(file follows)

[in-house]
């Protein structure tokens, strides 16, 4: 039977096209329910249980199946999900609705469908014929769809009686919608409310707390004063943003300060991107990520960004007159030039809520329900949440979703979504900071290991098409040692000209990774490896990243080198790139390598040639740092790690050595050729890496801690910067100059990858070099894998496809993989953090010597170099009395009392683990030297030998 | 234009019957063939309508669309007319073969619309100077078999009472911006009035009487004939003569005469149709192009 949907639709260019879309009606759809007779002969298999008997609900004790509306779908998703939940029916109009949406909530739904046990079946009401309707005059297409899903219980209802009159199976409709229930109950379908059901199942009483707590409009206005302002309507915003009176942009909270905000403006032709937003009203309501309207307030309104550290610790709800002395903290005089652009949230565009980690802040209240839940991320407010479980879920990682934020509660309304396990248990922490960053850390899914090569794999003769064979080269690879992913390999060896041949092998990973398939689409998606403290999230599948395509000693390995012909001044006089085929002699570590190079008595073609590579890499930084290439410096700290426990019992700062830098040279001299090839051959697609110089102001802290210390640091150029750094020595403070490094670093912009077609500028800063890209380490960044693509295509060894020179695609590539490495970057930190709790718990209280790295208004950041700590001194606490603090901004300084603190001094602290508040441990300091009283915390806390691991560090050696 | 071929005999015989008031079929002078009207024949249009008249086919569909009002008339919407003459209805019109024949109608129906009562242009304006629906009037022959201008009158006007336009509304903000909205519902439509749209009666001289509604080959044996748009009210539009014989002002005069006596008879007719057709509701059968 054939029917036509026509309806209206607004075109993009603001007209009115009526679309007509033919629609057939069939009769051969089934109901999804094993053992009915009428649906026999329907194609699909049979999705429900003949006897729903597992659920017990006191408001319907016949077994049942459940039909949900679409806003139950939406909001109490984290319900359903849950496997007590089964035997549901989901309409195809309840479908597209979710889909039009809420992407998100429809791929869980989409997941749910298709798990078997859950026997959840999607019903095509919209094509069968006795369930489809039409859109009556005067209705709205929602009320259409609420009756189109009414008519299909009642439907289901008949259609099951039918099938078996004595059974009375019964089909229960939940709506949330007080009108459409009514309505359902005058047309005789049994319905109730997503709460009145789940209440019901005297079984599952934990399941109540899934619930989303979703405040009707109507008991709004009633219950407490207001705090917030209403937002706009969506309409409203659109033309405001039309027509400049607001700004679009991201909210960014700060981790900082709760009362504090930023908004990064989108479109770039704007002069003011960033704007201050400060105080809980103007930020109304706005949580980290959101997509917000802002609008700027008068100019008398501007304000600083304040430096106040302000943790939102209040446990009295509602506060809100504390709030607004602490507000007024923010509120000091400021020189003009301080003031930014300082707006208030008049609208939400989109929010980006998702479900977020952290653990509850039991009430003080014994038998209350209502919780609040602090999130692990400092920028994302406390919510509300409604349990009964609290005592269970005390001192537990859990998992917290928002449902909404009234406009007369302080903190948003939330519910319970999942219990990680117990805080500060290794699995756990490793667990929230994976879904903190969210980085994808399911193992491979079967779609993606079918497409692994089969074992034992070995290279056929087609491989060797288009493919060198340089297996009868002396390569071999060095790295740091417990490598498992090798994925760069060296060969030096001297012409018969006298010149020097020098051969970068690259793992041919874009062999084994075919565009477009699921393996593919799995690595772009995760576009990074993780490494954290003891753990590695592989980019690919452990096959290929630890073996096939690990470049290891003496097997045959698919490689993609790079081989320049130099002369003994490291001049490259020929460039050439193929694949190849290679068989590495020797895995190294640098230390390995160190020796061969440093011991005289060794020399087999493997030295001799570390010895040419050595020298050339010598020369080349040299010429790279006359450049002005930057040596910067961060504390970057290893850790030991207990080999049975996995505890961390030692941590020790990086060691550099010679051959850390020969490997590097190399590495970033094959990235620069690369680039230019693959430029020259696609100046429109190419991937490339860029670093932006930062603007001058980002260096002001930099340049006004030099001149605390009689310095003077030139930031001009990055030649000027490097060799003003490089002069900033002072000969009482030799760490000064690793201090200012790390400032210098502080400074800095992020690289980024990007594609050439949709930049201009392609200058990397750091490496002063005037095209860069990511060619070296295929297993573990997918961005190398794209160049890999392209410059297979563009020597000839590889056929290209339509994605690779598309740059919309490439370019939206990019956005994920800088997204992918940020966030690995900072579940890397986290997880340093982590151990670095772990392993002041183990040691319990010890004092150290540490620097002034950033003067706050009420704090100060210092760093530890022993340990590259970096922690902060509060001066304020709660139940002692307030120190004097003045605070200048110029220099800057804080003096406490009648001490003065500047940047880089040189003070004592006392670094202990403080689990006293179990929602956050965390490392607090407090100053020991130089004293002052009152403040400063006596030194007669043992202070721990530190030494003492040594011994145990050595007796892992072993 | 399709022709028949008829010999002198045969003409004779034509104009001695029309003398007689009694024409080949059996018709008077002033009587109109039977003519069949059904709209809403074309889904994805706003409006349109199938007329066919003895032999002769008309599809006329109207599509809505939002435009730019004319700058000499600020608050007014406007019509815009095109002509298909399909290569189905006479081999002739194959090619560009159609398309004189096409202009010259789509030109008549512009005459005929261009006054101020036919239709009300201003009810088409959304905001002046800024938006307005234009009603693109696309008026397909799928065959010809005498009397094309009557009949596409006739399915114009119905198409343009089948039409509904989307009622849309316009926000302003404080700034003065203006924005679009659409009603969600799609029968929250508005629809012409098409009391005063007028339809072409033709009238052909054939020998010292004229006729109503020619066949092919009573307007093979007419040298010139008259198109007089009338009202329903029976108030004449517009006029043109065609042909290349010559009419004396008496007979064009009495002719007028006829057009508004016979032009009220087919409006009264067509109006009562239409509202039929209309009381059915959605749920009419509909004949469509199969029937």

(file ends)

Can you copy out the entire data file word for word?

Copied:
[in-house]
């Protein structure tokens, strides 16, 4: 039977096209329910249980199946999900609705469908014929769809009686919608409310707390004063943003300060991107990520960004007159030039809520329900949440979703979504900071290991098409040692000209990774490896990243080198790139390598040639740092790690050595050729890496801690910067100059990858070099894998496809993989953090010597170099009395009392683990030297030998 | 234009019957063939309508669309007319073969619309100077078999009472911006009035009487004939003569005469149709192009 949907639709260019879309009606759809007779002969298999008997609900004790509306779908998703939940029916109009949406909530739904046990079946009401309707005059297409899903219980209802009159199976409709229930109950379908059901199942009483707590409009206005302002309507915003009176942009909270905000403006032709937003009203309501309207307030309104550290610790709800002395903290005089652009949230565009980690802040209240839940991320407010479980879920990682934020509660309304396990248990922490960053850390899914090569794999003769064979080269690879992913390999060896041949092998990973398939689409998606403290999230599948395509000693390995012909001044006089085929002699570590190079008595073609590579890499930084290439410096700290426990019992700062830098040279001299090839051959697609110089102001802290210390640091150029750094020595403070490094670093912009077609500028800063890209380490960044693509295509060894020179695609590539490495970057930190709790718990209280790295208004950041700590001194606490603090901004300084603190001094602290508040441990300091009283915390806390691991560090050696 | 071929005999015989008031079929002078009207024949249009008249086919569909009002008339919407003459209805019109024949109608129906009562242009304006629906009037022959201008009158006007336009509304903000909205519902439509749209009666001289509604080959044996748009009210539009014989002002005069006596008879007719057709509701059968 054939029917036509026509309806209206607004075109993009603001007209009115009526679309007509033919629609057939069939009769051969089934109901999804094993053992009915009428649906026999329907194609699909049979999705429900003949006897729903597992659920017990006191408001319907016949077994049942459940039909949900679409806003139950939406909001109490984290319900359903849950496997007590089964035997549901989901309409195809309840479908597209979710889909039009809420992407998100429809791929869980989409997941749910298709798990078997859950026997959840999607019903095509919209094509069968006795369930489809039409859109009556005067209705709205929602009320259409609420009756189109009414008519299909009642439907289901008949259609099951039918099938078996004595059974009375019964089909229960939940709506949330007080009108459409009514309505359902005058047309005789049994319905109730997503709460009145789940209440019901005297079984599952934990399941109540899934619930989303979703405040009707109507008991709004009633219950407490207001705090917030209403937002706009969506309409409203659109033309405001039309027509400049607001700004679009991201909210960014700060981790900082709760009362504090930023908004990064989108479109770039704007002069003011960033704007201050400060105080809980103007930020109304706005949580980290959101997509917000802002609008700027008068100019008398501007304000600083304040430096106040302000943790939102209040446990009295509602506060809100504390709030607004602490507000007024923010509120000091400021020189003009301080003031930014300082707006208030008049609208939400989109929010980006998702479900977020952290653990509850039991009430003080014994038998209350209502919780609040602090999130692990400092920028994302406390919510509300409604349990009964609290005592269970005390001192537990859990998992917290928002449902909404009234406009007369302080903190948003939330519910319970999942219990990680117990805080500060290794699995756990490793667990929230994976879904903190969210980085994808399911193992491979079967779609993606079918497409692994089969074992034992070995290279056929087609491989060797288009493919060198340089297996009868002396390569071999060095790295740091417990490598498992090798994925760069060296060969030096001297012409018969006298010149020097020098051969970068690259793992041919874009062999084994075919565009477009699921393996593919799995690595772009995760576009990074993780490494954290003891753990590695592989980019690919452990096959290929630890073996096939690990470049290891003496097997045959698919490689993609790079081989320049130099002369003994490291001049490259020929460039050439193929694949190849290679068989590495020797895995190294640098230390390995160190020796061969440093011991005289060794020399087999493997030295001799570390010895040419050595020298050339010598020369080349040299010429790279006359450049002005930057040596910067961060504390970057290893850790030991207990080999049975996995505890961390030692941590020790990086060691550099010679051959850390020969490997590097190399590495970033094959990235620069690369680039230019693959430029020259696609100046429109190419991937490339860029670093932006930062603007001058980002260096002001930099340049006004030099001149605390009689310095003077030139930031001009990055030649000027490097060799003003490089002069900033002072000969009482030799760490000064690793201090200012790390400032210098502080400074800095992020690289980024990007594609050439949709930049201009392609200058990397750091490496002063005037095209860069990511060619070296295929297993573990997918961005190398794209160049890999392209410059297979563009020597000839590889056929290209339509994605690779598309740059919309490439370019939206990019956005994920800088997204992918940020966030690995900072579940890397986290997880340093982590151990670095772990392993002041183990040691319990010890004092150290540490620097002034950033003067706050009420704090100060210092760093530890022993340990590259970096922690902060509060001066304020709660139940002692307030120190004097003045605070200048110029220099800057804080003096406490009648001490003065500047940047880089040189003070004592006392670094202990403080689990006293179990929602956050965390490392607090407090100053020991130089004293002052009152403040400063006596030194007669043992202070721990530190030494003492040594011994145990050595007796892992072993 | 399709022709028949008829010999002198045969003409004779034509104009001695029309003398007689009694024409080949059996018709008077002033009587109109039977003519069949059904709209809403074309889904994805706003409006349109199938007329066919003895032999002769008309599809006329109207599509809505939002435009730019004319700058000499600020608050007014406007019509815009095109002509298909399909290569189905006479081999002739194959090619560009159609398309004189096409202009010259789509030109008549512009005459005929261009006054101020036919239709009300201003009810088409959304905001002046800024938006307005234009009603693109696309008026397909799928065959010809005498009397094309009557009949596409006739399915114009119905198409343009089948039409509904989307009622849309316009926000302003404080700034003065203006924005679009659409009603969600799609029968929250508005629809012409098409009391005063007028339809072409033709009238052909054939020998010292004229006729109503020619066949092919009573307007093979007419040298010139008259198109007089009338009202329903029976108030004449517009006029043109065609042909290349010559009419004396008496007979064009009495002719007028006829057009508004016979032009009220087919409006009264067509109006009562239409509202039929209309009381059915959605749920009419509909004949469509199969029937």